To the sound of mystical mumblings, portentous chants, and urgent techno symphonics — a score suggesting the superstitious pasts and onrushing futures that hedge this perilous quest — Genesis 2.0 follows the tusk hunters’ travails and the scientists’ travels to find the answer. The Siberian bounty hunters aren’t really going anywhere. Impoverished seasonal workers engaged in inhospitable digging, they pound the melting Arctic marsh sometimes to distraction; one named Spira appears to descend into madness before our very eyes. Meanwhile, the bloody mammoth specimen travels the world. Semyon Grigoriev, the Mammoth Museum director, couriers it to Seoul, South Korea, to consult with Woo Suk Hwang, the disgraced yet indomitable Korean cloning pioneer. But the star of the film is the Oz-like impresario of the secretive Beijing Genomics Institute (BGI), now based in Shenzhen, China: Yang Huanming. When the circumspect Grigoriev arrives at BGI with his mammoth, Yang overwhelms him with beaming ambition and terrifying enthusiasm. “God’s word is still imperfect,” Yang insists, playing with impeccable quotability to the camera, “but if we work together we can make God perfect.”
Frei concludes his documentary with rhapsodic visions of BGI as the most powerful scientific dream factory on earth, whose hundreds of sequencers Yang hopes will collect genetic information on all terrestrial organisms (the Earth BioGenome Project) and reanimate ancient life forms like the mammoth. “Life becomes big data,” Frei cautions the viewer as his camera drinks in BGI’s Promethean operation, while endlessly cutting back to the tusk hunters, who get maybe $100 each for the many kilos of tusks they sell at season’s end — perhaps enough to buy a new fridge. The gleaming genomic dream of regeneration depends on their muddy drudgery nonetheless. As Yang observes with wily understatement, “Without samples, how do we get the genome sequences?”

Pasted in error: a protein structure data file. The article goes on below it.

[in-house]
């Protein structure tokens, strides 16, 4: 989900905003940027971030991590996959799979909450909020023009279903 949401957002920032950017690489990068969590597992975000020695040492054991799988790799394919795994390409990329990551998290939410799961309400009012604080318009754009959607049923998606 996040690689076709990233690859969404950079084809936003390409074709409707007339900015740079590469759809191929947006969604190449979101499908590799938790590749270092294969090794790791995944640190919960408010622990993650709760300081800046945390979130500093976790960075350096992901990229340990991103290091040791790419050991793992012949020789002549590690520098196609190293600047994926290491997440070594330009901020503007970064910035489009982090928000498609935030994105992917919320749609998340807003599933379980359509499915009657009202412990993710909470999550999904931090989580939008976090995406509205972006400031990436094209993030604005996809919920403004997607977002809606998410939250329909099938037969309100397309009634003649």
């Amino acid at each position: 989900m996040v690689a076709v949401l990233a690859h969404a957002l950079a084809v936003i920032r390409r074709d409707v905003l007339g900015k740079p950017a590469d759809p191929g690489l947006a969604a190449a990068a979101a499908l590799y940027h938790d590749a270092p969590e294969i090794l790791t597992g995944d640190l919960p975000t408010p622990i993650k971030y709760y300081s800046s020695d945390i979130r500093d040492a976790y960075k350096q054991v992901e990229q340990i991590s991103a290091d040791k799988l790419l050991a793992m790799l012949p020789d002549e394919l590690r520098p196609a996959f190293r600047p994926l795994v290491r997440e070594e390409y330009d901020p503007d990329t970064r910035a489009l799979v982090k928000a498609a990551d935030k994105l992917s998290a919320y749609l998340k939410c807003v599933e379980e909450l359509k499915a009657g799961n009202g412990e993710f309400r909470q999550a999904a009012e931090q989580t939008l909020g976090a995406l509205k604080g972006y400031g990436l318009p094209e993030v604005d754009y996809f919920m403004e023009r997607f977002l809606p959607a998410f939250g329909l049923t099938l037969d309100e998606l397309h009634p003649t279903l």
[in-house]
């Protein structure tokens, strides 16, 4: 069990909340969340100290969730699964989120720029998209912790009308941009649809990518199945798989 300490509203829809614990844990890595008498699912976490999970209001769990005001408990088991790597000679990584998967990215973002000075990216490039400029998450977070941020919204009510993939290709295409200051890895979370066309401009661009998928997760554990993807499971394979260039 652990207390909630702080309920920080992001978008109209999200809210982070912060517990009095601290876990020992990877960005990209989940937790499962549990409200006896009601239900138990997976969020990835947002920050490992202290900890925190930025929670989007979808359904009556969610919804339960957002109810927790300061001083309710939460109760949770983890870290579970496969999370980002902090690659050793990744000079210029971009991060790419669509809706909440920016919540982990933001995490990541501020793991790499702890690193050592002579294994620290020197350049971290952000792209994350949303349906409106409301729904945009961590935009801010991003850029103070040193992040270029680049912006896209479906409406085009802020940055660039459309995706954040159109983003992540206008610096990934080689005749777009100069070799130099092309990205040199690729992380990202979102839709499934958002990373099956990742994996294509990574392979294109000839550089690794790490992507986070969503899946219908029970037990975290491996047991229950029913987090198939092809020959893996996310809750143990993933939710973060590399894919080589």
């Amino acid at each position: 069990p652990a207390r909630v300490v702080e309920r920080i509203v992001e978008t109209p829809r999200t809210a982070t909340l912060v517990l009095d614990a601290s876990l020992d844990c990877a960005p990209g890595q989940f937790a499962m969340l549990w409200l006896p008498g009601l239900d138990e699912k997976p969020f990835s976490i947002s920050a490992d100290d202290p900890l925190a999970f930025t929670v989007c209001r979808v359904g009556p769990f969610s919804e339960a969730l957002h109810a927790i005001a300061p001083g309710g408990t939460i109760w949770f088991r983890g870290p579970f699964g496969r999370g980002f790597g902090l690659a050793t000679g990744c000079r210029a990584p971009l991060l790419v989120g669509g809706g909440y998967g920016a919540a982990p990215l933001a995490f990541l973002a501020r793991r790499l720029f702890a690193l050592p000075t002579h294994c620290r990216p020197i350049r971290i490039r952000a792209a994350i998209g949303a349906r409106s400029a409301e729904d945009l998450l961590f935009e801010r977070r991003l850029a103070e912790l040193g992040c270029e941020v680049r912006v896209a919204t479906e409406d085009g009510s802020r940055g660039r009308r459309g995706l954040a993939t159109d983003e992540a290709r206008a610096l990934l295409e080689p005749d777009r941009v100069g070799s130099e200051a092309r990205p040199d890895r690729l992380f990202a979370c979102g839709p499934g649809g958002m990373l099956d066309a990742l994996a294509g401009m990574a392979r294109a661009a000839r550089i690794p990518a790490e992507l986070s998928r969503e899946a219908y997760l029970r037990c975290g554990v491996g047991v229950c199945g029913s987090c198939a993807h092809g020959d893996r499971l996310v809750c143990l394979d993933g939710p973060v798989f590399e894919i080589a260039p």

Frei’s odyssey dramatizes the paradox that as we push toward the future, we fall back into the past. His film is a panoramic master class in the strange unmodernity of modern science. Cutting-edge science not only needs its proles, it keeps them poor, almost like slaves. They shave using rigged car batteries and spice their food with socks. The Arctic ice they hack is melting due to warming climates, so more and more tusks are rising to the surface; the mammoths are already returning. Indeed, some urge that to survive our ecological future, we must now plunge back into prehistory. The Russian project called “Pleistocene Park” envisions mammoth regeneration as part of a larger effort to create sustainable new (or old) climates.
Frei pans over antique maps when monsters roamed the cartographic imagination; and as we travel into the Arctic, we journey into the fears of their shamanistic hunters, who offer glass beads to propitiate the spirits of animals whose slumbering remains they fatefully disturb. Talk of sin and damnation obliges even the scientist Grigoriev (whose brother Peter features as one of the hunters) to reassure himself that his mission is motivated by science, not greed. Undaunted, geneticists such as the Rasputin-like Harvard geneticist George Church dream of creating new monsters like zorses (hybrids of horses and zebras) and reviving the mammoth. Grigoriev’s specimen retains its demonic aura even as it moves through the most clinical new laboratories. His wife Lena is unnerved by its stench, and when he takes a bite from its flesh out of curiosity, she recoils as though at some unholy intercourse with an irredeemably alien presence.
The documentary’s journey ends with the insatiable Yang, a compelling figure not just because of his magnetically inscrutable charisma, but because he embodies China’s current scientific ambitions at a pivotal moment in world history and the geopolitics of science and technology. At one level, Yang represents the latest incarnation of the universal collector — an accumulative magician who sits at the end of a vast network, giddily envisioning programs of knowledge and power via collection and documentation. Such an audacious dalliance with omniscience conjures up visions of Noah’s Ark, Carl Linnaeus cataloging the plants and animals like a new Adam, or a collector like Hans Sloane dreaming of gathering the world into a single Enlightened museum. These figures imply a “Western” genealogy for Yang. But Yang and BGI are very much heir to China’s own formidable collecting traditions, for example under the Qing dynasty, whose information state engaged in a comprehensive mapping of its expanding empire and the ethnographic documentation of its subject peoples beginning in the 17th century.